Pranav Vijay Sonar
The Competition (Amendment) Bill 2023 was passed by the Indian Parliament on March 29, 2023. The bill amends the Competition Act, 2002, which was the primary law governing competition in India. The amendments aim to strengthen the Competition Commission of India (CCI) and make it more effective in preventing and punishing anti-competitive practices. It is too early to assess the impacts it has brought, as the act has been in development partially.
What led to the law
Before the liberalization of the Indian economy, the MTRP(Monopolies and Restrictive Trade Practices) Act, 1969, was in effect to regulate unfair trade practices and restrict the growth of monopolies. The competition act, 2002, was enacted to counter the challenges the Indian economy faced after liberalization by promoting competition in India and prohibiting anti-competitive agreements between firms. This Act was established to safeguard consumer interests and economic growth due to a healthy environment in the market. The Competition Commission of India (CCI) was established to regulate mergers and acquisitions. The commission has the power to inquire about matters of concern.
Indian competition act is very similar to that of the United States and European Union. In the US, Sherman Act, 1890 is the federal antitrust law that deals with anti-competitive agreements and regularisation of monopolies in firms. Along with the Sherman Act, The Clayton Act of 1914 deals with business mergers and acquisitions. DOJ and FTC independently enforce these two acts. Whereas in European competition law, the European Council, entrusted by the European Commission, ensures compliance with the Treaty and the enforcement of policies.
There has been significant growth in Indian markets and a paradigm shift in the way businesses operate now than before. To tackle the new issues, the Government of India constituted Competition Law Review Committee(CLRC) in 2018. The CLRC was given the responsibility to examine the primary law and suggest modifications to it. The CLRC submitted its recommendations in 2019 and to provide regulatory certainty and a trust-based business environment, amendments to the law were mooted.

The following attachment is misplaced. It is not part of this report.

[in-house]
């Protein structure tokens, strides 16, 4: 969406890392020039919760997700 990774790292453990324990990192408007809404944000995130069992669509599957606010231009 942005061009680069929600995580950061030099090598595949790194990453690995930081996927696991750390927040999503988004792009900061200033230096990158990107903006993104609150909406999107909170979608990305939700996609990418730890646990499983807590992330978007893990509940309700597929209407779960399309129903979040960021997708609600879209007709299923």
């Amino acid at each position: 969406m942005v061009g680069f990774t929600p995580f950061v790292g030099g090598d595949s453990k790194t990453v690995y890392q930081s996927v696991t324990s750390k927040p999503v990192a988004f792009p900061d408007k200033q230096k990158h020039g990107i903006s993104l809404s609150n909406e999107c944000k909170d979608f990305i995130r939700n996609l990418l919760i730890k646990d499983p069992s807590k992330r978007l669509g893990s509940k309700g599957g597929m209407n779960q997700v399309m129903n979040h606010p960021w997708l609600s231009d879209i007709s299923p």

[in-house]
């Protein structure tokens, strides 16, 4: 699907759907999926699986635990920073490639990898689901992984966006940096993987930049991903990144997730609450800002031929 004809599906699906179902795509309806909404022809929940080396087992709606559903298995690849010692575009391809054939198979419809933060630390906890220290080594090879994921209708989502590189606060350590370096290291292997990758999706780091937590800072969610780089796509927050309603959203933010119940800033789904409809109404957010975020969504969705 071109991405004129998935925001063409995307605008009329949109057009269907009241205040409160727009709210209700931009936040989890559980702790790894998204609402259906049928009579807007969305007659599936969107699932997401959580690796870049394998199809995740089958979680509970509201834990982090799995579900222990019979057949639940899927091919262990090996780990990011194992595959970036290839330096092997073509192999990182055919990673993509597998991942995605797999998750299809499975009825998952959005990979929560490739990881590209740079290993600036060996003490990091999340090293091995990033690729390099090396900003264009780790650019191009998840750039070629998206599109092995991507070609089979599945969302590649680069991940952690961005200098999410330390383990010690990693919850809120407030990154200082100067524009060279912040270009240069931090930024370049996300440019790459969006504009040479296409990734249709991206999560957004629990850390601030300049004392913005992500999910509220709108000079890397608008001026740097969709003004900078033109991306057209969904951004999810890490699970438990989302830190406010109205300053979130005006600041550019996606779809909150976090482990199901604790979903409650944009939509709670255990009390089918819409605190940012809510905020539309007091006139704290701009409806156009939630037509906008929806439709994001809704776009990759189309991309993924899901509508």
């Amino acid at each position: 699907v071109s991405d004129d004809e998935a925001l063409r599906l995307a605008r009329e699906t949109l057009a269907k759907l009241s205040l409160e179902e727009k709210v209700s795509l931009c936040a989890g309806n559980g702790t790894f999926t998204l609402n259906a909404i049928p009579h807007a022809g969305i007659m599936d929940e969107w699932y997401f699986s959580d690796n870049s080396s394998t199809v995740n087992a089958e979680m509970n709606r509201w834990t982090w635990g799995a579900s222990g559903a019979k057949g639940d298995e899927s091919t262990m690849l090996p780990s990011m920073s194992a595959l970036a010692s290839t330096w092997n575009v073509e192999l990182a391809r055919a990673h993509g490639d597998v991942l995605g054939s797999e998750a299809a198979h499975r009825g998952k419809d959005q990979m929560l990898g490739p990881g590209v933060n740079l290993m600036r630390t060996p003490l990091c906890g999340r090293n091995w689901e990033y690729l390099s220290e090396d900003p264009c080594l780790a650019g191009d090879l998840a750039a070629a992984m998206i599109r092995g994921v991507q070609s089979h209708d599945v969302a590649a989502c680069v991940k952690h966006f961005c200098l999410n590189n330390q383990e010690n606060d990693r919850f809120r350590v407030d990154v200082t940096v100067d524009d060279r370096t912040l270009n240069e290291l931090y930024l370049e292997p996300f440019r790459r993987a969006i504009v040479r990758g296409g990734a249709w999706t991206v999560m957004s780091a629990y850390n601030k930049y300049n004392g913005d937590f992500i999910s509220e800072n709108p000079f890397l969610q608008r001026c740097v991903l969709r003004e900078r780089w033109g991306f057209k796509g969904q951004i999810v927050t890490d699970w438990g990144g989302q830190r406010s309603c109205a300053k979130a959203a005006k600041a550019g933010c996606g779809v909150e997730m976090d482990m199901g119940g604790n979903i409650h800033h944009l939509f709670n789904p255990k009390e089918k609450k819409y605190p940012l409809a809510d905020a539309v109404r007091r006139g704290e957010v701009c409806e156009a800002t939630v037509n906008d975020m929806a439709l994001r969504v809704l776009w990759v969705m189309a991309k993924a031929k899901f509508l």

Key Objectives of the Competition (Amendment) Act
The Bill seeks to make several changes to the Competition Act, including:
- Expanding the definition of anti-competitive agreements.
- Increasing the penalties for anti-competitive behavior and for furnishing false information.
- Reducing the time limit for the Competition Commission of India (CCI) to review mergers and acquisitions from 210 days to 150.
- Introducing a new framework for the settlement of competition cases.
- Imposing penalties on global turnover.
- Introduction of Deal Value as another criterion for notifying M&As.
- Limitation Period of 3 years for filing Information(s)
- Amendments to the previous act
The Competition (Amendment) Act, 2023 has partially come into force from May 18, 2023. For example, the CCI has recently issued new guidelines on the definition of anti-competitive agreements, settlements, and commitments. The new guidelines expand the definition of anti-competitive agreements to include agreements having a “significant adverse effect on competition” (SAEC). This means that even agreements that do not have a “dominant position” in the market can be considered anti-competitive if they have a SAEC.
The CCI has also increased the penalties for anti-competitive behavior. The maximum penalty for an anti-competitive agreement has been increased from 10% of the turnover of the offending parties to 20% of the turnover. The maximum penalty for abuse of the dominant position has been increased from 10% of the turnover of the offending party to 30% of the turnover.